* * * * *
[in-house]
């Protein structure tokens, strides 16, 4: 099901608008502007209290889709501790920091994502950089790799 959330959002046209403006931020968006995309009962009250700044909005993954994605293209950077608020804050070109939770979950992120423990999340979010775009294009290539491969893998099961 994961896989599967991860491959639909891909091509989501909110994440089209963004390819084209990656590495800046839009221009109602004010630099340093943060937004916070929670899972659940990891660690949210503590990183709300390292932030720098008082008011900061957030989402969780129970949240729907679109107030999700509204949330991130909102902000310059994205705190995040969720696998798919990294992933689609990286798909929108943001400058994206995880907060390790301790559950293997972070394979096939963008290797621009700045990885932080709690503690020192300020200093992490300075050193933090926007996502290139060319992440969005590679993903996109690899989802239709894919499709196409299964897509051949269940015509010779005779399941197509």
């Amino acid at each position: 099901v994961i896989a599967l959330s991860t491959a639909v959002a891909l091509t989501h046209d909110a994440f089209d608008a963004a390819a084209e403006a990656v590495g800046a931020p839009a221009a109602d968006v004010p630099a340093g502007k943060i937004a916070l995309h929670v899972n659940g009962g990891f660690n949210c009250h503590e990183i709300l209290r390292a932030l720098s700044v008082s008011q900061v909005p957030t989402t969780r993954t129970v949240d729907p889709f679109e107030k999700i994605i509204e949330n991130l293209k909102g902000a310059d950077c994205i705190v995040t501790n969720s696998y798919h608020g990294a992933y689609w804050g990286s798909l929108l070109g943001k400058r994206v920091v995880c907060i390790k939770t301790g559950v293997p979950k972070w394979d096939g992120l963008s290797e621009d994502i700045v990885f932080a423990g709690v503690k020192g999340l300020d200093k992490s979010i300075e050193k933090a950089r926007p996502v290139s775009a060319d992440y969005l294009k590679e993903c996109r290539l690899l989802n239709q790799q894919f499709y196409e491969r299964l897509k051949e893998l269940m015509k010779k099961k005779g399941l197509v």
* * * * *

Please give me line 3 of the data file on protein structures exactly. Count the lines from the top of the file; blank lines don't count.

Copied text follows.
């Amino acid at each position: 099901v994961i896989a599967l959330s991860t491959a639909v959002a891909l091509t989501h046209d909110a994440f089209d608008a963004a390819a084209e403006a990656v590495g800046a931020p839009a221009a109602d968006v004010p630099a340093g502007k943060i937004a916070l995309h929670v899972n659940g009962g990891f660690n949210c009250h503590e990183i709300l209290r390292a932030l720098s700044v008082s008011q900061v909005p957030t989402t969780r993954t129970v949240d729907p889709f679109e107030k999700i994605i509204e949330n991130l293209k909102g902000a310059d950077c994205i705190v995040t501790n969720s696998y798919h608020g990294a992933y689609w804050g990286s798909l929108l070109g943001k400058r994206v920091v995880c907060i390790k939770t301790g559950v293997p979950k972070w394979d096939g992120l963008s290797e621009d994502i700045v990885f932080a423990g709690v503690k020192g999340l300020d200093k992490s979010i300075e050193k933090a950089r926007p996502v290139s775009a060319d992440y969005l294009k590679e993903c996109r290539l690899l989802n239709q790799q894919f499709y196409e491969r299964l897509k051949e893998l269940m015509k010779k099961k005779g399941l197509v």